By cover cropping this winter, you can provide richer soil for your garden, prevent weeds and help crops flourish.
Oats, barley and field peas make great fall and winter cover cropping options in temperate climates, while buckwheat (pictured) is a beautiful summer cover crop for southernmost regions.
PHOTO: SHELLEY DENNIS
When planted early enough to put on good growth before cold weather sets in, cover cropping prevents erosion, protects soil microbes, outcompetes cool-season weeds and builds soil fertility. The easiest cover crops grow quickly during cool fall days and are killed by winter temperatures, leaving a mulch to protect the soil. The vegetation’s roots will decompose and improve the soil structure. When it’s time for spring planting, all you need to do is rake back the mulch and you’re ready to go.
Inexpensive and easy to grow, oats are a standard fall cover crop in the northern and middle sections of North America. I have seen oats survive well into January in my northern-Iowa market garden. A quick-growing, non-spreading grass, oats will reliably die in Hardiness Zone 6 and colder.
Fall-sown barley grows even faster than oats, but it won’t grow as late into the winter. It usually will die in Zone 7 and colder regions, making barley a better choice for gardeners in portions of the southern United states or in the MidAtlantic states, where oats are likely to survive the winter.
In southernmost regions, your garden’s rest period probably will coincide with the intense midsummer heat instead of winter. To reap the benefits of cover cropping during this period, try buckwheat, a hot-weather plant that grows quickly and attracts beneficial insects. Just be sure to turn tinder the succulent green growth before the buckwheat goes to seed. Southerners can grow oats or barley in vacant beds during the winter, but you’ll have to turn them under to kill them.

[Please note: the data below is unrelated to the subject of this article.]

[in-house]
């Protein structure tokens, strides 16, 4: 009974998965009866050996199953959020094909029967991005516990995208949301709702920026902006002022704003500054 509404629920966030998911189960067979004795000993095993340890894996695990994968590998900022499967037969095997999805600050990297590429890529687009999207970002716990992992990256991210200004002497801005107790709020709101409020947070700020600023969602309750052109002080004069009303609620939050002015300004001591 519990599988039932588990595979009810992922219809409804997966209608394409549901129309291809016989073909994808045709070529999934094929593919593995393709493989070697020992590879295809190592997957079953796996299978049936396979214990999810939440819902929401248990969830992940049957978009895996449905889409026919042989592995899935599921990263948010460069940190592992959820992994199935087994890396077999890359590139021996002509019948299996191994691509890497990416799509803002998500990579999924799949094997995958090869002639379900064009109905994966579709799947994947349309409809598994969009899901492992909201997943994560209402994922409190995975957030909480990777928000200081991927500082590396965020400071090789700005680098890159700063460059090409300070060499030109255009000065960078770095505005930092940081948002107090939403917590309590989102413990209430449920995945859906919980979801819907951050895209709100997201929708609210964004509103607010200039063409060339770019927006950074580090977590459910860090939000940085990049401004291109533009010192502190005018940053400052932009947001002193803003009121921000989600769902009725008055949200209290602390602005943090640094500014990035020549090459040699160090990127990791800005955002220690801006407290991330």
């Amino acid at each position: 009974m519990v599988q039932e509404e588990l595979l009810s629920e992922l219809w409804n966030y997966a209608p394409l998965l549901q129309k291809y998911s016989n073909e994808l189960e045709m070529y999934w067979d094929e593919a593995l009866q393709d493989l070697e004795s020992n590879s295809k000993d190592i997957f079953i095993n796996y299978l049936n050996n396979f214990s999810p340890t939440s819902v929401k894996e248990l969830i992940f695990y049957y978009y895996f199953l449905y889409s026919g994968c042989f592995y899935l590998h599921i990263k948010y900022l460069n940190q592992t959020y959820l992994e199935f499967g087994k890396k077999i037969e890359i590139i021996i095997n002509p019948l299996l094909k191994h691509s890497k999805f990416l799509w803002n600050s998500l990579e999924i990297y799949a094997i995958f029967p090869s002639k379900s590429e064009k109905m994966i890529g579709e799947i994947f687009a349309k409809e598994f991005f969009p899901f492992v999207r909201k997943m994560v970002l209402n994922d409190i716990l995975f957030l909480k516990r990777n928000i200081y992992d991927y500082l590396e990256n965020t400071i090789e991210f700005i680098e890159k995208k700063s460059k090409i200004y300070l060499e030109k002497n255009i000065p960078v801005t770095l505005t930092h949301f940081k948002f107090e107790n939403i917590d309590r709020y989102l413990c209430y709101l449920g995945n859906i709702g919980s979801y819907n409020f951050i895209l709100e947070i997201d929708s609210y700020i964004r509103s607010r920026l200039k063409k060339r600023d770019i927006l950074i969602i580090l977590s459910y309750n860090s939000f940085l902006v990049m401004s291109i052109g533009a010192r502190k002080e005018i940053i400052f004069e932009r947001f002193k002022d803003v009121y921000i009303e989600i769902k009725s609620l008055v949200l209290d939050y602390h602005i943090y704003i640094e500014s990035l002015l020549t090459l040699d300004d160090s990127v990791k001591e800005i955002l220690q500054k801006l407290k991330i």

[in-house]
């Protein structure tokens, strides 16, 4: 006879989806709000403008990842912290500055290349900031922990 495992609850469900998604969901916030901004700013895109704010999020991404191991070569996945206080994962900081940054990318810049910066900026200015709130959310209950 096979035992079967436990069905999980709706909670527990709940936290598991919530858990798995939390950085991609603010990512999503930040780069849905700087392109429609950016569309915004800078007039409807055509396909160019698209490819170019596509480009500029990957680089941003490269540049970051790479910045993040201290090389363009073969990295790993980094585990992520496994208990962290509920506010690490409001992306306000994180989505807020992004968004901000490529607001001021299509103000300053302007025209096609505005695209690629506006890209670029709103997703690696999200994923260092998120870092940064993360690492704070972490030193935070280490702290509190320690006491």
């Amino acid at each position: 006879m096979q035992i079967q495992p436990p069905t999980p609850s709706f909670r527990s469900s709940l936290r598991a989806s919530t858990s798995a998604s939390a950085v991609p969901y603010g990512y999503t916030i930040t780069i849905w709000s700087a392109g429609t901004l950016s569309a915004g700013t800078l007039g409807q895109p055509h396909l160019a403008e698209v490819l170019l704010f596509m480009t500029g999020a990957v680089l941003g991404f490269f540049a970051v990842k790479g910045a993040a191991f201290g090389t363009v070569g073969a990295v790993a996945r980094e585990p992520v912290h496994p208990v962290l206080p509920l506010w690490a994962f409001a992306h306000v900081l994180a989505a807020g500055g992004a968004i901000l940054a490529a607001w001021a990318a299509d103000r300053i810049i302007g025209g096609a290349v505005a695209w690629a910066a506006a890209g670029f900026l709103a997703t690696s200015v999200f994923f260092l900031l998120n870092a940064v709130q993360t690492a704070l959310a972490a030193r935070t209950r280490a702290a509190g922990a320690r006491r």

Cover crop seeds probably will be easier to find (and cheaper) at your local feed store, rather than at garden centers. Buying locally means you’re likely to find a regionally adapted variety. since that’s what area farmers will be planting. It’s best to buy seed-grade grains, rather than just feed-grade; feed-grade seeds may contain weed seeds in addition to the desired crop.
If you have time, prepare the soil as you would for garden crops. If you’re in a hurry, just rake the soil to loosen the surface and broadcast seeds onto the soil as soon as the weather begins to cool down in the fall. Here on the lowa-Minnesota border we do this from Sept. 1 to mid-October.
To sow the seeds, take a handful of seeds from the bag and fling them in front of your body in a fanning motion, letting the seeds roll clown your fingers. Aim for about two seeds per square inch—but don’t worry if you don’t hit that precise goal. Planting a cover crop isn’t an exact science, and scattering fewer or more seeds won’t hurt a thing.
If you have difficulty getting even coverage, try seeding half the crop walking in one direction, and then seed perpendicularly across your original path. If you have late-season crops like Brussels sprouts or kale, just scatter seeds under the plants’ leaves, and the cover crop will come along as the other crops are harvested.
After seeding, rake the seeds with a garden or landscaping rake. Try to bury most of the seeds one-half to 1 inch below the soil surface, but don’t worry if some seeds are lying on top of the ground. Then irrigate with a hose or sprinkler to provide a final covering and keep the ground moist until germination. Or you can wait for rain, which is what most farmers do.
By spring, a winterkilled cover crop may be almost gone, or a great deal of residue might remain. Your springtime strategy depends on how much residue is left, and what you plan to grow in that spot. Remove or work in cover crop residues early where you want to plant crops that go in first, such as peas, or crops that benefit from warm soils, such as tomatoes.
Feed Soil Life. Think of cover crops as little solar-energy factories using sunlight to transform water and carbon dioxide into leaves and roots, which release carbohydrates and other compounds to sustain the soil microbes, earthworms and other fauna that make soil fertile. Nutrients constantly cycle through plants and back into the soil; cover crops keep this cycle going when you aren’t growing other crops.
Protect Soil Life. Without plant cover or mulch for protection, beneficial soil microbes can be killed by ultraviolet radiation and extreme temperature swings.
Prevent Erosion. Bare soil also is vulnerable to erosion. Even on relatively flat ground, winter rains still can wash away topsoil.
Prevent Weeds. Fast-growing fall cover crops out compete late-season weeds like quack grass and chickweed.
Restore Beauty. Lush, green cover crops are prettier than bare, empty garden beds.
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